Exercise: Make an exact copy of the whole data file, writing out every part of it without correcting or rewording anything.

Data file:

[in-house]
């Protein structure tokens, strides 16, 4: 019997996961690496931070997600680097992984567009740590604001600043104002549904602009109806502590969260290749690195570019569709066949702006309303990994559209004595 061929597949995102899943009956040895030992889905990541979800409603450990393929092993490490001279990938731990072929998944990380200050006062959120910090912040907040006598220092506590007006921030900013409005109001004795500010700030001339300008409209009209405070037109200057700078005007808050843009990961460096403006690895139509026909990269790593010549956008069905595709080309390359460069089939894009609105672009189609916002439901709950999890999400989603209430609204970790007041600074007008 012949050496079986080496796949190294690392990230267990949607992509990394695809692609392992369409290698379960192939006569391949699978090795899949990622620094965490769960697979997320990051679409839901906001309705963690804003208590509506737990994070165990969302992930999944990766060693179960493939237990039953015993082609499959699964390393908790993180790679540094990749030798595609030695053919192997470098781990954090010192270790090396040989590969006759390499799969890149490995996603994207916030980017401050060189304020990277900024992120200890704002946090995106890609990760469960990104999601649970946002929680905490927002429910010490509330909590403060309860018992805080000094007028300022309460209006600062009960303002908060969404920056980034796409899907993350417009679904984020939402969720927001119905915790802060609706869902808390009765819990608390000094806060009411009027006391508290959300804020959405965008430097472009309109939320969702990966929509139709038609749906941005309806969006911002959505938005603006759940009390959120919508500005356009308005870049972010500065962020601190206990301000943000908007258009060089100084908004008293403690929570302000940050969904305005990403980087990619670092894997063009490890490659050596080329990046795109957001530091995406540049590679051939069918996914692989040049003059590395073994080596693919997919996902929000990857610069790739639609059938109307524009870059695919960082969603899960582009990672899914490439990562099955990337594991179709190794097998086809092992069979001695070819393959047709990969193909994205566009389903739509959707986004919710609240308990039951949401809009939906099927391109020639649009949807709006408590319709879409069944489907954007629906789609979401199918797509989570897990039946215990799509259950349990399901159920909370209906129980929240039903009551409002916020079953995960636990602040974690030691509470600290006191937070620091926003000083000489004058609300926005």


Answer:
[in-house]
């Protein structure tokens, strides 16, 4: 019997996961690496931070997600680097992984567009740590604001600043104002549904602009109806502590969260290749690195570019569709066949702006309303990994559209004595 061929597949995102899943009956040895030992889905990541979800409603450990393929092993490490001279990938731990072929998944990380200050006062959120910090912040907040006598220092506590007006921030900013409005109001004795500010700030001339300008409209009209405070037109200057700078005007808050843009990961460096403006690895139509026909990269790593010549956008069905595709080309390359460069089939894009609105672009189609916002439901709950999890999400989603209430609204970790007041600074007008 012949050496079986080496796949190294690392990230267990949607992509990394695809692609392992369409290698379960192939006569391949699978090795899949990622620094965490769960697979997320990051679409839901906001309705963690804003208590509506737990994070165990969302992930999944990766060693179960493939237990039953015993082609499959699964390393908790993180790679540094990749030798595609030695053919192997470098781990954090010192270790090396040989590969006759390499799969890149490995996603994207916030980017401050060189304020990277900024992120200890704002946090995106890609990760469960990104999601649970946002929680905490927002429910010490509330909590403060309860018992805080000094007028300022309460209006600062009960303002908060969404920056980034796409899907993350417009679904984020939402969720927001119905915790802060609706869902808390009765819990608390000094806060009411009027006391508290959300804020959405965008430097472009309109939320969702990966929509139709038609749906941005309806969006911002959505938005603006759940009390959120919508500005356009308005870049972010500065962020601190206990301000943000908007258009060089100084908004008293403690929570302000940050969904305005990403980087990619670092894997063009490890490659050596080329990046795109957001530091995406540049590679051939069918996914692989040049003059590395073994080596693919997919996902929000990857610069790739639609059938109307524009870059695919960082969603899960582009990672899914490439990562099955990337594991179709190794097998086809092992069979001695070819393959047709990969193909994205566009389903739509959707986004919710609240308990039951949401809009939906099927391109020639649009949807709006408590319709879409069944489907954007629906789609979401199918797509989570897990039946215990799509259950349990399901159920909370209906129980929240039903009551409002916020079953995960636990602040974690030691509470600290006191937070620091926003000083000489004058609300926005």